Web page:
Published in Nonprofit Quarterly

By Nicolette Naylor and Nina Blackwell

The global uprisings for racial justice in 2020 forced many in our society to reckon with the role they play in perpetuating the violent, destructive forces of racism and anti-Blackness.

As a Black woman who grew up in South Africa under the ravages of apartheid and who now works as a senior leader within a large, US-based, global philanthropic organization, I—Nicolette—had a moment of reckoning where I had to ask whether and in what ways my institutional role perpetuates anti-Blackness and a colonial mindset in relation to Black and Brown communities in Africa.

As a white, female executive director of a grantmaking organization that has only ever funded community organizations in Southern and East Africa, I—Nina—wished that it hadn’t taken George Floyd’s murder to have my fellow funders and philanthropists wake up. I was also reminded again that the system of Global North philanthropy favors people who look like me. The very fact I was chosen for this role—having never lived on the African continent—was perpetuating neocolonialism, white supremacy and anti-Blackness.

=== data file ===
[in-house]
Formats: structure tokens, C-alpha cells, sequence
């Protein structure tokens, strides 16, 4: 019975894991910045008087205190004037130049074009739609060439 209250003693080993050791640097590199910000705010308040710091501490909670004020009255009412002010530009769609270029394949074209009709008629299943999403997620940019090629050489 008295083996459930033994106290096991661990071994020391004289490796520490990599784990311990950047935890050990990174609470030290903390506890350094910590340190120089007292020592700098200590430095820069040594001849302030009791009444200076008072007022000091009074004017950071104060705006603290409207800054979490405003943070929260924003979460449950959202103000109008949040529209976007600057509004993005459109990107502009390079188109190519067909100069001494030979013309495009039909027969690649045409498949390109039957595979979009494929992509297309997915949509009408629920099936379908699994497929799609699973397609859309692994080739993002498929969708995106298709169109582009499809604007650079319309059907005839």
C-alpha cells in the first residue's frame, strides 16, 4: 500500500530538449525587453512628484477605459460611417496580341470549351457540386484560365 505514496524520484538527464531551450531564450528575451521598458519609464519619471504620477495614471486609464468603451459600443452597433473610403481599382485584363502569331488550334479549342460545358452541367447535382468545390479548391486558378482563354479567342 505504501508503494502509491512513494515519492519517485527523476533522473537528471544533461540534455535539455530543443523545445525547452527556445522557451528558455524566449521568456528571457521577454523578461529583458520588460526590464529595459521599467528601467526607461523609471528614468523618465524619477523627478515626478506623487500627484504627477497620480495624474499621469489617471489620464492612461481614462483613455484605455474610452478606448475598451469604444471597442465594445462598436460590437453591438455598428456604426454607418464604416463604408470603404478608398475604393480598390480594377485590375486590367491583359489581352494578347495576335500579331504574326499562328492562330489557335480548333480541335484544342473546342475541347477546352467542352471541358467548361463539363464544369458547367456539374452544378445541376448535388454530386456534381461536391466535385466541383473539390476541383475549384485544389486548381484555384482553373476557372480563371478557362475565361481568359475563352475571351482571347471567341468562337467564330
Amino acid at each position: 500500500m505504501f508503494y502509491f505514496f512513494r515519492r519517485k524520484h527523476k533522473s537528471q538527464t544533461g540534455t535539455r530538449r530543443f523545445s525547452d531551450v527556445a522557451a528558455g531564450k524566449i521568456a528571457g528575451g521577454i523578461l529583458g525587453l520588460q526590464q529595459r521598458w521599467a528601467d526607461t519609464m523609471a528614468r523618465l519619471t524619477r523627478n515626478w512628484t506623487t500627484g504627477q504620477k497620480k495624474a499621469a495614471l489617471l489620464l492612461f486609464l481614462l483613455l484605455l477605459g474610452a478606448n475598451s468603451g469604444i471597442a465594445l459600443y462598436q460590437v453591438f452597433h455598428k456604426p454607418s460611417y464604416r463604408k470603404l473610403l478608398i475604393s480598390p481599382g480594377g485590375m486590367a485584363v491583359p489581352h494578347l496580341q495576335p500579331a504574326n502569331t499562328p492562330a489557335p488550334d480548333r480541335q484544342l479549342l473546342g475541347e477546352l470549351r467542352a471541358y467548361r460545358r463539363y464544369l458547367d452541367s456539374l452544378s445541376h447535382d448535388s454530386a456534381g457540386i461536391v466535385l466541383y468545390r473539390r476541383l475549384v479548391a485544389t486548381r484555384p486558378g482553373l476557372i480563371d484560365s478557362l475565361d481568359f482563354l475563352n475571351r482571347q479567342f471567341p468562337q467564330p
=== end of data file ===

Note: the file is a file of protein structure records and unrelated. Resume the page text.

Still, we were tentatively hopeful about philanthropy’s swift public response to calls for racial justice and the promises made by many organizations to do better through more funding, intentional reflection, and policy change.

The Ford Foundation

The Ford Foundation is an independent organization working to address inequality and build a future grounded in justice. For more than 85 years, it has supported visionaries on the frontlines of social change worldwide, guided by its mission to strengthen democratic values, reduce poverty and injustice, promote international cooperation, and advance human achievement. Today, with an endowment of $16 billion, the foundation has headquarters in New York and 10 regional offices across Africa, Asia, Latin America, and the Middle East.

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